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New Project to Understand Status of Catfish

03 June 2013

AUSTRALIA - A new project aimed at improving the understanding of the stock status of River Murray Freshwater Catfish may lead to a review of its protected status.

The study being undertaken by the South Australian Research and Development Institute (SARDI) and PIRSA Fisheries and Aquaculture will engage recreational fishers in the collection of data to help assess if there has been a recovery of the population.

Minister for Fisheries, Gail Gago, said the study was a vital step in providing a reliable determination of the stock status of Catfish.

“River Murray Freshwater Catfish have been protected under fisheries legislation since 1997, after scientific data indicated that the species had experienced a significant decline in distribution and abundance in the South Australian section of the River Murray,” Ms Gago said.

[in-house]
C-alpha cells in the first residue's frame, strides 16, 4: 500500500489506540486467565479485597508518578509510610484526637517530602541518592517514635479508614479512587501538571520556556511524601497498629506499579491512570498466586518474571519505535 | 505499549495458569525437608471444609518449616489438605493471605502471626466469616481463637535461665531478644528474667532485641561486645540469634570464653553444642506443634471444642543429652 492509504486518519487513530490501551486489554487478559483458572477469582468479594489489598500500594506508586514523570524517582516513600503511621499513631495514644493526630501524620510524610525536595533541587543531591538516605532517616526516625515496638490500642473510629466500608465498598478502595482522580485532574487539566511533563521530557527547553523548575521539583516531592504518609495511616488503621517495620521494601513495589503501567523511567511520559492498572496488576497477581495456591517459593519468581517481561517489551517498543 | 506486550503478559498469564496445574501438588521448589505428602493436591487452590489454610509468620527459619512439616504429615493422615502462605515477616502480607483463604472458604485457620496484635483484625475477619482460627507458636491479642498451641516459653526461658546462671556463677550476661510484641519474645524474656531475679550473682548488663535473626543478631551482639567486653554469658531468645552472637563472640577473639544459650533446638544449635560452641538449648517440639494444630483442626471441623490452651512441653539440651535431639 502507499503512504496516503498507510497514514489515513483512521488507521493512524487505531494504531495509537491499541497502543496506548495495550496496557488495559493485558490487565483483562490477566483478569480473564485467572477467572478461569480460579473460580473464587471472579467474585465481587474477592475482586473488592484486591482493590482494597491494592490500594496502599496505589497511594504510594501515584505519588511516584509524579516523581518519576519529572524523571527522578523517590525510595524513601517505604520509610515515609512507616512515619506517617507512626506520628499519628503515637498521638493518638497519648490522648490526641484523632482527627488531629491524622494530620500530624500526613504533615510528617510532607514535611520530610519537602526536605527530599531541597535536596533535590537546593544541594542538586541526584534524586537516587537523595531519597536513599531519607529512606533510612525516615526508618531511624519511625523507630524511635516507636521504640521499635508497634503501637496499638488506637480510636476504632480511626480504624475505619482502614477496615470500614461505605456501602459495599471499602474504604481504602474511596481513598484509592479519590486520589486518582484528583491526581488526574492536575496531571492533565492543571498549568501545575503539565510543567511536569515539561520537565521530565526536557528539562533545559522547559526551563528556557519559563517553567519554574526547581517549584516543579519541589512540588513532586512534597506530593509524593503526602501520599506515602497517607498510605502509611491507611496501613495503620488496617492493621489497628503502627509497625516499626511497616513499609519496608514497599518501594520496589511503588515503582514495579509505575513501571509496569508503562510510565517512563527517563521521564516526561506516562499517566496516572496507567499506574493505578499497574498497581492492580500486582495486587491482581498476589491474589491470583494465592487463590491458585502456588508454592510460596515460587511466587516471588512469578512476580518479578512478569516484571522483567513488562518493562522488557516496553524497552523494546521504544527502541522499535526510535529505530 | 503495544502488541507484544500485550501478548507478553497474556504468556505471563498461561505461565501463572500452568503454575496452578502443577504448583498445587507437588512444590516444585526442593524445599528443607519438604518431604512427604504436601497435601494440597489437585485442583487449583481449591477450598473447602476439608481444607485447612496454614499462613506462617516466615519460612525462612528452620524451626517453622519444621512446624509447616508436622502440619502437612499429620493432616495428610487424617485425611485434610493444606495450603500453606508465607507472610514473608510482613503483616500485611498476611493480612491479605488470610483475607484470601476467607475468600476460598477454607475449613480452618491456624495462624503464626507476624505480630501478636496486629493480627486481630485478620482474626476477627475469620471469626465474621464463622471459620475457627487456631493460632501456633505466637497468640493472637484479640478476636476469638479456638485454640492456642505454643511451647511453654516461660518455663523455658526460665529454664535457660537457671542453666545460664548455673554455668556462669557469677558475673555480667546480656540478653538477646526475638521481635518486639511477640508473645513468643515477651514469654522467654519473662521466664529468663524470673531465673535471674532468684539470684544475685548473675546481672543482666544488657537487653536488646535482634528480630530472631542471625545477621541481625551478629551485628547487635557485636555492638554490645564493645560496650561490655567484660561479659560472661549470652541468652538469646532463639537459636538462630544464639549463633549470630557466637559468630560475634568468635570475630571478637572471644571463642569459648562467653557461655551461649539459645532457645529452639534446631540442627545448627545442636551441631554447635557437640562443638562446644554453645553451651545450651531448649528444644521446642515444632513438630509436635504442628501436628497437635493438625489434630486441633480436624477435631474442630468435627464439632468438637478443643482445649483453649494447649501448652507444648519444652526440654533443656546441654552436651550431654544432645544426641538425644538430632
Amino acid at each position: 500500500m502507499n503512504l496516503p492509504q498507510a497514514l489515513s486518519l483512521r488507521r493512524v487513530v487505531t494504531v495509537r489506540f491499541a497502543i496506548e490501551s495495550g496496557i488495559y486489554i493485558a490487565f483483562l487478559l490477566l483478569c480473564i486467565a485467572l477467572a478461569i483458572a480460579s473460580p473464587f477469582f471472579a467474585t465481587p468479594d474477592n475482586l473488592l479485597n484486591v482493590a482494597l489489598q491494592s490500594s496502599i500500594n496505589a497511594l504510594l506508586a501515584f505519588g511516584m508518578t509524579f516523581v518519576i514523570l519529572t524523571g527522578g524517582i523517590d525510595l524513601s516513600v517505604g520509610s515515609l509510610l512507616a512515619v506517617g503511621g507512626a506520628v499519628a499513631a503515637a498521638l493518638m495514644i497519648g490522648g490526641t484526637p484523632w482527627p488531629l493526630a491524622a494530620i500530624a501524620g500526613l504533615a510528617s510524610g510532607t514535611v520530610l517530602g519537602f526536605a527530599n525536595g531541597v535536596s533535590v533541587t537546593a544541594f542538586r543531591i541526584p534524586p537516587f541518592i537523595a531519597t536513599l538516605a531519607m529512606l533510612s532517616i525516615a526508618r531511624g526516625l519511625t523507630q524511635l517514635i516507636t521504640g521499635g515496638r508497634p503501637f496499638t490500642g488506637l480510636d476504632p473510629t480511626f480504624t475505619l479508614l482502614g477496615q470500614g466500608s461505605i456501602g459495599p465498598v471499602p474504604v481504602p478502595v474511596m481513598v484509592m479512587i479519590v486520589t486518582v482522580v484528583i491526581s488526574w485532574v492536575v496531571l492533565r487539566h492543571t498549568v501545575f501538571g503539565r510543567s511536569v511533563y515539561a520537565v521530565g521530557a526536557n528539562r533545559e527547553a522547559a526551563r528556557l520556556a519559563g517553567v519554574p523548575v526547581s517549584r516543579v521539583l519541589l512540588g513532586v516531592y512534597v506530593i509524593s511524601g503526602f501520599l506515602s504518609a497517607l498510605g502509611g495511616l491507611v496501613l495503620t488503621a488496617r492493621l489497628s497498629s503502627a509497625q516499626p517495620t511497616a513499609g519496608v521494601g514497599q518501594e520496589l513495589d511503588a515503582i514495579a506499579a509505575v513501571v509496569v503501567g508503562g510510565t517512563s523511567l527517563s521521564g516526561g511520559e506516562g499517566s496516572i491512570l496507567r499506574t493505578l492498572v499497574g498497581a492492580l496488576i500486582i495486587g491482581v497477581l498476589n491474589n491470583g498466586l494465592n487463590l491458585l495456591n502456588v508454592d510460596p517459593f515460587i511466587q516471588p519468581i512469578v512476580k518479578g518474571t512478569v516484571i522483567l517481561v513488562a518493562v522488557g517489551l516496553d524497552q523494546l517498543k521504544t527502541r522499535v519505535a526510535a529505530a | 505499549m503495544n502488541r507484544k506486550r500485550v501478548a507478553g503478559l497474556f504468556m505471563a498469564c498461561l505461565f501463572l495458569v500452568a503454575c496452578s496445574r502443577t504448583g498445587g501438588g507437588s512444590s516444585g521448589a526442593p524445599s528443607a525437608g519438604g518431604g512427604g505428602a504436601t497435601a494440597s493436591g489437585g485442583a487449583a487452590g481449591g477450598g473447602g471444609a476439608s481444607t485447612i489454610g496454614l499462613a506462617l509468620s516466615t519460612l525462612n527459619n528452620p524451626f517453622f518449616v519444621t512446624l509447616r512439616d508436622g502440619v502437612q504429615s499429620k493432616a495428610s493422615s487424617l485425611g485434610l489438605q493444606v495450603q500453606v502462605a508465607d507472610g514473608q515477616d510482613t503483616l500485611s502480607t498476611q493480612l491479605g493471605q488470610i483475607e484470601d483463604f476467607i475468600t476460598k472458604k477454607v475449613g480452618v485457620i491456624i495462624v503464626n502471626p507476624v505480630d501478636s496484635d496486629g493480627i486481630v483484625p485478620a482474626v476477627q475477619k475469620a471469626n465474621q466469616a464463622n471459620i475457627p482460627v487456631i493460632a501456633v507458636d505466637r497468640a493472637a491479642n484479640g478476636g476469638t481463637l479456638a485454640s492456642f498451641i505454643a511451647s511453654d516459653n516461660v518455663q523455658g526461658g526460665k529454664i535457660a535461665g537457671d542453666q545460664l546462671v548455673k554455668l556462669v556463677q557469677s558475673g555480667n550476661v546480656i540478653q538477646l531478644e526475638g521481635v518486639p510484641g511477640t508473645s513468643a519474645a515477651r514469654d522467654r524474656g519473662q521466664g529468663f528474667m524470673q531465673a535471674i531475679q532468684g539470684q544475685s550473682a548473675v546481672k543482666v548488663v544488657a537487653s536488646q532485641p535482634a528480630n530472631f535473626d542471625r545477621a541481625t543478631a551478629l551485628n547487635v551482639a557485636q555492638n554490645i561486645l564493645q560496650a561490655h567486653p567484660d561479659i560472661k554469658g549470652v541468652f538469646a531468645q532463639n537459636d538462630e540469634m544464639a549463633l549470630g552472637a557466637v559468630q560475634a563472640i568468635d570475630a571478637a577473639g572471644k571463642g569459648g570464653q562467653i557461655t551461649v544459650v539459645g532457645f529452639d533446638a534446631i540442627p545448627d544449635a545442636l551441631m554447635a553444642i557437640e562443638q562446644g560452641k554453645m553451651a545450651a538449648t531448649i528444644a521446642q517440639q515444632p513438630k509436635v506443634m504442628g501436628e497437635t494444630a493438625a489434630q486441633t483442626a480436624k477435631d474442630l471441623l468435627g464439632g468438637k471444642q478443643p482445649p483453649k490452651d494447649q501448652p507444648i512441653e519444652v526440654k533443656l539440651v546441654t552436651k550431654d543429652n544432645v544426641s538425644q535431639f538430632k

“In recent years, fishers have provided anecdotal information suggesting increased incidental catches of Catfish, prompting calls for the ban to be lifted.

“However, robust scientific evidence to support the population recovery is required before steps can be taken towards lifting its protected status.

“This new study is an important step in determining the preliminary stock status of Catfish.

“It will promote a co-management approach to the issue, involving recreational fishers in the collection of fishing data and in providing input into future management arrangements for the species.”

As part of the study, fishers are being asked to report any incidental catches of River Murray Freshwater Catfish to PIRSA via the 24-hour Fishwatch number 1800 065 522 or online at

Recreational fishers will also be engaged in participating in two fishing events to be held later in the year to assist in the collection of recreational fishing data.

Researchers will analyse samples of these catches to examine age structure and further understand the stock status of Catfish.

The Catfish case study is part of a broader co-management project for recreational fishing in South Australia being funded by the Fisheries Research and Development Corporation.

Fishers are reminded that River Murray Freshwater Catfish remain a protected species under fisheries legislation and any Catfish incidentally caught must be immediately and carefully returned to the water.

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